May 2004
Volume 45, Issue 13
ARVO Annual Meeting Abstract  |   May 2004
Ultraviolet laser ablation of the RPE–choroid complex
Author Affiliations & Notes
  • M. Gorbatov
    COVS, University of Western Australia, Perth, Australia
  • J. Miller
    COVS, University of Western Australia, Perth, Australia
  • P.K. Yu
    COVS, University of Western Australia, Perth, Australia
  • I.J. Constable
    COVS, University of Western Australia, Perth, Australia
  • D.Y. Yu
    COVS, University of Western Australia, Perth, Australia
  • Footnotes
    Commercial Relationships  M. Gorbatov, None; J. Miller, None; P.K. Yu, None; I.J. Constable, None; D.Y. Yu, None.
  • Footnotes
    Support  none
Investigative Ophthalmology & Visual Science May 2004, Vol.45, 2026. doi:
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      M. Gorbatov, J. Miller, P.K. Yu, I.J. Constable, D.Y. Yu; Ultraviolet laser ablation of the RPE–choroid complex . Invest. Ophthalmol. Vis. Sci. 2004;45(13):2026.

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      © ARVO (1962-2015); The Authors (2016-present)

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Abstract: : Purpose:Ultraviolet lasers are routinely used in keratorefractive surgery. Application of this technology to intraocular surgery is limited by difficulty in transmitting short wavelengths through an optic fibre and the fluid filled environment of the eye. We describe in vitro histological findings of treating the retinal pigment epithelium (RPE) and choroid with a device adaptable for intraocular surgery. Methods:The choroid and RPE were dissected from freshly enucleated porcine eyes. The tissue was clamped flat, RPE uppermost, in balanced salt solution. Half the specimens had the RPE gently debrided. We used a neodymium–YAG laser (SLII–10, Continuum, Santa Clara, CA), with a custom harmonic generator, producing a wavelength of 266 nm and pulse duration of 6 ns. The output was launched using a wave guide into an optical fibre taper, tip diameter of 200 µm, mounted vertically above the specimen, in a streotactic frame. Parameters studied were selected combinations of energy density (0.08, 0.12, 0.16, 0.2, 0.3 and 0.4 J/cm2), pulse count (1, 2, 5 and 10) and fibre to tissue distance (30, 50, 100 and 150 µm). After treatment the tissue was fixed in glutaraldehyde, epoxy embedded, stained with toludine blue and examined by light microscopy. A total of 164 lesions were studied on 10 specimens. Results:In specimens with the RPE intact, even single pulses of 0.08 J/cm2 produced clearly defined zones of RPE cell injury, consisting of cell swelling, pale staining and disruption of the basal aspects of the cells. At higher energies the RPE layer was absent from the treated areas. At all energies tested tissue injury was evident in the superficial choroid, up to 50 µm in depth. In the treated areas both the cells and extra–cellular matrix stained less intensely. Some melanocytes were ruptured with melanosomes scattered through the extra–cellular matrix. There was vacuolation in the stroma, most pronounced 20 µm deep to Bruch’s membrane. The intensity of these changes increased with the energy. Multiple pulses produced small increments in damage, until a threshold was reached at 5 pulses of 0.3 J/cm2, where coalescence of vacuolation produced loss of Bruch's membrane, choriocapillaris and superficial stroma. Varying the distance between the fibre and the tissue form 30 to 150 µm made little difference. Conclusions:We have demonstrated the possibility of intraocular use of a short wavelength laser. To determine optimal laser parameters for selective ablation in the complicated intraocular environment, the mechanism of laser–tissue interaction requires further study.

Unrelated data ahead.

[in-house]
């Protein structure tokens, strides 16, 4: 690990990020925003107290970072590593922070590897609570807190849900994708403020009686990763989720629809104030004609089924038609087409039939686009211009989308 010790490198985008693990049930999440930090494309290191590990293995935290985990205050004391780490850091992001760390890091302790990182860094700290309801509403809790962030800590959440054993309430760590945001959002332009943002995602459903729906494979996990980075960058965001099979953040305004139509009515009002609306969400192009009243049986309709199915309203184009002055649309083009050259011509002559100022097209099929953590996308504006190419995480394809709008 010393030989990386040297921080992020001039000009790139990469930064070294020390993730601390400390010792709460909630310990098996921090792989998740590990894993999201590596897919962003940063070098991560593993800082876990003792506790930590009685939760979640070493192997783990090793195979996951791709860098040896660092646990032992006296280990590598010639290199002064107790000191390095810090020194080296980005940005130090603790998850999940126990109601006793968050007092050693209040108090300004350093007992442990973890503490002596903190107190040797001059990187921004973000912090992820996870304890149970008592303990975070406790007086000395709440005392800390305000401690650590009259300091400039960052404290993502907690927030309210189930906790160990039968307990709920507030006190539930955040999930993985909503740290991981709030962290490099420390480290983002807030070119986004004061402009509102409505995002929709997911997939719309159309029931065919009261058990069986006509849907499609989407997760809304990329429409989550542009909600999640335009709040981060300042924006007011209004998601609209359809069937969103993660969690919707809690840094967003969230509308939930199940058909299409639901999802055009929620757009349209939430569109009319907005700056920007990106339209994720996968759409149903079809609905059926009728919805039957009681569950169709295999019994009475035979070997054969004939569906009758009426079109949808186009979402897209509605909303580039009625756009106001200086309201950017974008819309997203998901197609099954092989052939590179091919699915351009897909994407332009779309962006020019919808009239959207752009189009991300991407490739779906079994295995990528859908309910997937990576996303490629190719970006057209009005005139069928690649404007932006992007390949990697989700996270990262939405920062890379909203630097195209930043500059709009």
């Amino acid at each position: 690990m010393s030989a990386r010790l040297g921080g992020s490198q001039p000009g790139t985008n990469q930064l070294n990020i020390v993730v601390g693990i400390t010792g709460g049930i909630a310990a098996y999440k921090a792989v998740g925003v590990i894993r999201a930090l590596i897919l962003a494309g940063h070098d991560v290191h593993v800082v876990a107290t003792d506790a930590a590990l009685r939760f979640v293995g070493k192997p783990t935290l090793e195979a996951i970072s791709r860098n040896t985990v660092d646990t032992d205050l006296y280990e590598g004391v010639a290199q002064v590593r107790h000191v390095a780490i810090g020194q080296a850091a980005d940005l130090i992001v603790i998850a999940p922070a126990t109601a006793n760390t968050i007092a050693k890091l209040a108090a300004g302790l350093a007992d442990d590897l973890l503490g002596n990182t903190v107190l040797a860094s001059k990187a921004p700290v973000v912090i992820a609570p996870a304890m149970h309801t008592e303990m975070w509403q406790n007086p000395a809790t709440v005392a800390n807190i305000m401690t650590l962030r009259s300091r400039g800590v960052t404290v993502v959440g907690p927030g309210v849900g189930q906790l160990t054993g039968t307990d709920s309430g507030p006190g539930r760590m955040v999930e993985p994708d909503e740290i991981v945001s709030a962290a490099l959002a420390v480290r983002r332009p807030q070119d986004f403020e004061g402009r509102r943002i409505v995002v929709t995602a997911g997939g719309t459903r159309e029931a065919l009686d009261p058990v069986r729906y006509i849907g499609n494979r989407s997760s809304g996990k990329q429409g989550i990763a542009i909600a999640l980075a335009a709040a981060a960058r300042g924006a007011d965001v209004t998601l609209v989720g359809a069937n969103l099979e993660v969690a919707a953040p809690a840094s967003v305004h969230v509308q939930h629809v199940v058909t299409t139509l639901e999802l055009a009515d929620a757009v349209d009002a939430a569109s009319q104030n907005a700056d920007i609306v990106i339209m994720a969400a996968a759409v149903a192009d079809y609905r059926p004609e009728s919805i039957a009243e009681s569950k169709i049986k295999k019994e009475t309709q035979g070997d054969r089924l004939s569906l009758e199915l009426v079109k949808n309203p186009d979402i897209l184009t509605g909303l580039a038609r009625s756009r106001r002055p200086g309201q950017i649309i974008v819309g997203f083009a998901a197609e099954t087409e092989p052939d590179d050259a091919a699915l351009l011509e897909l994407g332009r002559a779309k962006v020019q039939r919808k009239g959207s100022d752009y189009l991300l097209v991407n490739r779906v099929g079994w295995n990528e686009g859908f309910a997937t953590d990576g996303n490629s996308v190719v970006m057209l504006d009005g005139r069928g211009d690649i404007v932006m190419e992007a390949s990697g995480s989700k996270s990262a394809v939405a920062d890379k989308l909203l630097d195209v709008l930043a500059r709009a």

Keywords: laser • retinal pigment epithelium • choroid 

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